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Types of Toners And Their Ingredients For Every Skin Type


There are so many different types of toners available, where do you start? 

Toners are one of the most confusing and controversial products in the skincare world. Some people claim they’re unnecessary, while others swear by their staple bottle.

While toners are known to be a great additional cleanser after you wash your face, they offer so many more perks – there are brightening, acne-fighting and hydration benefits. That is, depending on the toner you have.

Below, we’ll lay out some general types of toners so you can find the ideal toner for your routine. You’ll learn to recognize certain ingredients and whether they’re the right ones for your skin type.



The Different Types of Toners

In general, toners can be divided by how harsh of an effect they have on your skin. A regular toner will most likely contain more natural, soothing ingredients. Its main goal is to thoroughly cleanse your skin after you have washed your face. These days, most toners have come a long way but it’s always worth double-checking that there isn’t a low concentration of alcohol that will dry you out even more. 

This is crucial – we recommend staying away from toners with: 

  • Synthetic fragrances 
  • Alcohol, which can be listed as:
  • Ethanol or ethyl alcohol
  • Denatured alcohol
  • Methanol
  • Isopropyl alcohol
  • SD alcohol
  • Benzyl alcohol

An astringent (the harsher cousin of the toner) usually has a higher alcohol content than regular toners. While it also helps to deep-clean your skin, astringents can also be helpful at removing excess oil.

When deciding which toner is right for you, it’s important to take into account your skin type. Different toners contain active ingredients that work magic for some skin types and havoc for others.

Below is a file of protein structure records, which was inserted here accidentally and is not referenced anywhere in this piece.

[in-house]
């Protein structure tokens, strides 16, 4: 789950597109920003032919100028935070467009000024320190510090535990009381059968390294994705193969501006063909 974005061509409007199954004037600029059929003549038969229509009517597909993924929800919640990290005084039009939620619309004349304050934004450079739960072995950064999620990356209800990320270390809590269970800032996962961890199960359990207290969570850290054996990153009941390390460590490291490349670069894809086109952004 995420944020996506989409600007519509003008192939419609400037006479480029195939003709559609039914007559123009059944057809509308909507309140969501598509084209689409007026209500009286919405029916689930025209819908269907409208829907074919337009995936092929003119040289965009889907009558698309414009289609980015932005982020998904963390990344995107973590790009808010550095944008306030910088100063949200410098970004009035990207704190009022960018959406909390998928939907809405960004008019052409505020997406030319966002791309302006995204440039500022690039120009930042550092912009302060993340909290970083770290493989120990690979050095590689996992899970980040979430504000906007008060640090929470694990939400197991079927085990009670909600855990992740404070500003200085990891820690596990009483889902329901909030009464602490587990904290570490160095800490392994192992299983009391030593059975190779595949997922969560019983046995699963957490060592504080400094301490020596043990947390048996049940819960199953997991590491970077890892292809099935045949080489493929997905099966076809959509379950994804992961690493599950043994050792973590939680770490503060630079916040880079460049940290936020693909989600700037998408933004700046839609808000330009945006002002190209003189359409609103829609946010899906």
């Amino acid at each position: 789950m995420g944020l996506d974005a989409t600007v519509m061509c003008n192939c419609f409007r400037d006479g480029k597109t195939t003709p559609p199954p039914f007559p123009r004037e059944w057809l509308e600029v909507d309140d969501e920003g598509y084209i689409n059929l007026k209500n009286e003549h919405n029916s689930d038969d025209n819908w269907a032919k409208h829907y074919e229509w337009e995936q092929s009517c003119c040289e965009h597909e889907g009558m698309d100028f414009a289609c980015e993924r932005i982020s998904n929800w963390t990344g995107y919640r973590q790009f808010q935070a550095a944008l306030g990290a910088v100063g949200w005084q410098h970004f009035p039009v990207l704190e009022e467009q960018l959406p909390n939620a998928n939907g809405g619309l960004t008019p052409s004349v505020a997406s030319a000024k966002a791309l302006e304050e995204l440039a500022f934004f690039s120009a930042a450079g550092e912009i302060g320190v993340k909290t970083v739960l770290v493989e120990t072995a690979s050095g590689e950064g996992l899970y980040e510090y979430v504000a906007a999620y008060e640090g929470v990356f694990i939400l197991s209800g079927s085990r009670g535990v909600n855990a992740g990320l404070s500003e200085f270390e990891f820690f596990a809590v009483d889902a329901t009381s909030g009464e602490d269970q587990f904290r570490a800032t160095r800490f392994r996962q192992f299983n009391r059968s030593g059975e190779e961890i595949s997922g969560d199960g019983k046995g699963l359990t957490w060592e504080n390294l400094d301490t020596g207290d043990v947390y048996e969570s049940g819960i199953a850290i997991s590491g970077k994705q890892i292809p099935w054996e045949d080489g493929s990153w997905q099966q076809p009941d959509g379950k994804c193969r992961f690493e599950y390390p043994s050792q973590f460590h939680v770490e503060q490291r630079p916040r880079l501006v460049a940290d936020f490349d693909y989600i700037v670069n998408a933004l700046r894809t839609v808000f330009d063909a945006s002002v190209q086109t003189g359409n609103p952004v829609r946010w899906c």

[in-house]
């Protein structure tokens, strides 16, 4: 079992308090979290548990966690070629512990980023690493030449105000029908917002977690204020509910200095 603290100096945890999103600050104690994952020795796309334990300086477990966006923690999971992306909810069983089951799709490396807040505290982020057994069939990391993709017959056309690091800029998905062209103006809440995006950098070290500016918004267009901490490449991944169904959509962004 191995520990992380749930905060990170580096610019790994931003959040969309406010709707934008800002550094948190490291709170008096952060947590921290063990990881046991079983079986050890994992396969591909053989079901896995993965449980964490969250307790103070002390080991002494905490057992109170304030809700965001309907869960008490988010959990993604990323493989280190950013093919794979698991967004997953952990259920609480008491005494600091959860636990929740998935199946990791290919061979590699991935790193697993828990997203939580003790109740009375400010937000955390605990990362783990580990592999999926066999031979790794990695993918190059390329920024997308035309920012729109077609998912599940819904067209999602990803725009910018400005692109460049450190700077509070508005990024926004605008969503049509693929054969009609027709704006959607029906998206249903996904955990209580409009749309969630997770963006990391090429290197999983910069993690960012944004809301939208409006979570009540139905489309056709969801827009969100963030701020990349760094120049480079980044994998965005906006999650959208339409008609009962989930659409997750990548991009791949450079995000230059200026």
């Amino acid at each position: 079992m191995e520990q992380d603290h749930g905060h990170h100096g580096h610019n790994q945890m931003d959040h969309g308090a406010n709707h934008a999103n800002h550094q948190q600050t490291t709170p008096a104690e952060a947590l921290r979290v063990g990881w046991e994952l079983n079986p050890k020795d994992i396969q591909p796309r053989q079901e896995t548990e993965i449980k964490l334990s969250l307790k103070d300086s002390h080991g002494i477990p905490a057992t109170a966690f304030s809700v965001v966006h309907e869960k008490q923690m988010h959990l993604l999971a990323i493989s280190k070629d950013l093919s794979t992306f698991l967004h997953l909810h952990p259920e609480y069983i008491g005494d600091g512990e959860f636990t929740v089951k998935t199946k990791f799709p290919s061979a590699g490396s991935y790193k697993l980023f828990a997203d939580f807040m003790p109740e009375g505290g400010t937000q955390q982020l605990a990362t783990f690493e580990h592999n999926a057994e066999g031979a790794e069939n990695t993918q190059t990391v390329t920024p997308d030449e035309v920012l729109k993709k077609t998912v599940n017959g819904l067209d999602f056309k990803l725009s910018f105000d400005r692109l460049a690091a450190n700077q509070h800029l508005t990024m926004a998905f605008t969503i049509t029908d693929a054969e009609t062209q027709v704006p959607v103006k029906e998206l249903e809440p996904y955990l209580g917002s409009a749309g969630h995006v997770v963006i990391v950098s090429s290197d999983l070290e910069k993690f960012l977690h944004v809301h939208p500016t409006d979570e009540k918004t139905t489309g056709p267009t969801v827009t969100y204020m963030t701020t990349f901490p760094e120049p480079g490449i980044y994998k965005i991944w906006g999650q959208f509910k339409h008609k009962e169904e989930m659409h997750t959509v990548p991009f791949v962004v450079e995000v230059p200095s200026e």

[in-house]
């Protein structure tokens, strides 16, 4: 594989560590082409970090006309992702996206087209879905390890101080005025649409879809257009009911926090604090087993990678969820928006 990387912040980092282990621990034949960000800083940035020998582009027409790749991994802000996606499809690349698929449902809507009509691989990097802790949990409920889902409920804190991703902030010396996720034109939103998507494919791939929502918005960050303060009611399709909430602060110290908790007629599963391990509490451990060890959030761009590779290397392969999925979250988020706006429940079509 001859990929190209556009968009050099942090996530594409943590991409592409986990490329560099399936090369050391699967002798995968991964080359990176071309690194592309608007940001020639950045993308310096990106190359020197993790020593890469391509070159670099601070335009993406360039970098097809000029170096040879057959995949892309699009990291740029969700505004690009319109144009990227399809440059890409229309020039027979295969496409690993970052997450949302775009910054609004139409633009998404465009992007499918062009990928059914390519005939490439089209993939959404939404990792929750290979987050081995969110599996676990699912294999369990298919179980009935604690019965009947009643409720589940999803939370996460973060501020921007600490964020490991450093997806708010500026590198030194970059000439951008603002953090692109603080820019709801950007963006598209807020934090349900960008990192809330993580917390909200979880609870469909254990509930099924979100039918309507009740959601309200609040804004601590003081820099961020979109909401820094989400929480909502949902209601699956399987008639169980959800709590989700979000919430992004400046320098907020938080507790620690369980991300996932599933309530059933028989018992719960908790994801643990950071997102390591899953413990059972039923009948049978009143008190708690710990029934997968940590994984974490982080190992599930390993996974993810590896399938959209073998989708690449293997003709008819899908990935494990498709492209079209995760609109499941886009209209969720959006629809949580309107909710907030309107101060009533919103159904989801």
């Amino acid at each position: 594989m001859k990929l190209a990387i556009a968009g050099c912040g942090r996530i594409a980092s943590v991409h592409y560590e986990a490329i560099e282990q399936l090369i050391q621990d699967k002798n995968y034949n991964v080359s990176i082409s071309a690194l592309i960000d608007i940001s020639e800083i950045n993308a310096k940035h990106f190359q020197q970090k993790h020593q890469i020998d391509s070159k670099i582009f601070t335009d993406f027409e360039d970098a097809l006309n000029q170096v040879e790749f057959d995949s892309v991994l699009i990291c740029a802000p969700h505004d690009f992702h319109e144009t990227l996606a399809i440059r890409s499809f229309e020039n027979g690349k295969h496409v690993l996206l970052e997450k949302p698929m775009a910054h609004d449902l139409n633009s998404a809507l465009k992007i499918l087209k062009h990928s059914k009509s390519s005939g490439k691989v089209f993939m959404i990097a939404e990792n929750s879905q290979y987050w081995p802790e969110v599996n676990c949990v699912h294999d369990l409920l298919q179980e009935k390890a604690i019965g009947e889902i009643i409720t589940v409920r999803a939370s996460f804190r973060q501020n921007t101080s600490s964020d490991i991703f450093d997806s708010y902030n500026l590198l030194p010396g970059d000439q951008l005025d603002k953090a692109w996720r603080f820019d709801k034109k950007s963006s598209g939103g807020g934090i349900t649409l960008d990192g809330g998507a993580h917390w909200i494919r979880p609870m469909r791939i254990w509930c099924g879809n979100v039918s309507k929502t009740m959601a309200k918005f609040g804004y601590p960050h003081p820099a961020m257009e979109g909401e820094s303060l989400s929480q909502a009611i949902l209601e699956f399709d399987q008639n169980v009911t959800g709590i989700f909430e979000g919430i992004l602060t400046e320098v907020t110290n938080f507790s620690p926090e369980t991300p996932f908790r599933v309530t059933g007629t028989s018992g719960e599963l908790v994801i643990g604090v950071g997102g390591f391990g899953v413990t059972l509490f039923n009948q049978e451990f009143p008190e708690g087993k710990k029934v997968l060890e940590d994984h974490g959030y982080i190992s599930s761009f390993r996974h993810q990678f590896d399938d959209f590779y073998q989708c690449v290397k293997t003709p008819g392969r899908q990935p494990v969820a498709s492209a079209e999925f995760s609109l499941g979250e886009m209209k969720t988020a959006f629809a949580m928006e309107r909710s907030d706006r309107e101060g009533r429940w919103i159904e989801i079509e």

For example, astringent toners containing alcohol can be great for removing excess oil for oily skin types, but can irritate already-dry skin types. In comparison, acne-prone or oily skin types may find that an astringent is helpful for them, while people with dry, sensitive skin should probably stick with gentle toners. One solution to this is experimenting with a DIY toner

The Types of Toners For Your Skin Type

Nowadays, the market for toner is so large that it can be daunting trying to shop for the right one. Instead, look for toners that have ingredients you know will work with your skin. So, where to start?


Dry skin

If your skin is flaky or prone to dry patches, hydrating and soothing ingredients will be your best friends. But buyer beware. A lot of ‘Western’ toners still contain alcohol in them as a hangover from the original toners that were designed to strip oil from the skin. If alcohol is a major ingredient in your toner, you might be causing additional dryness and irritation to your skin.

Instead, ingredients like aloe and hyaluronic acid can help your skin retain moisture, rather than pulling it all out. Glycerin and butylene glycol are also notable humectants that will help your skin look plump and moisturized, not flaky and dry. Therefore, make sure your type of toner has these ingredients in them if you have dry skin.


Oily skin

If you have consistently oily skin, you might need to opt for a stronger, more astringent type of toner. Alcohol is a very popular ingredient for removing excess oil and making pores appear smaller, but this harsh ingredient is not your only option. Witch hazel is a natural astringent that can remove oil without the harshness of alcohol.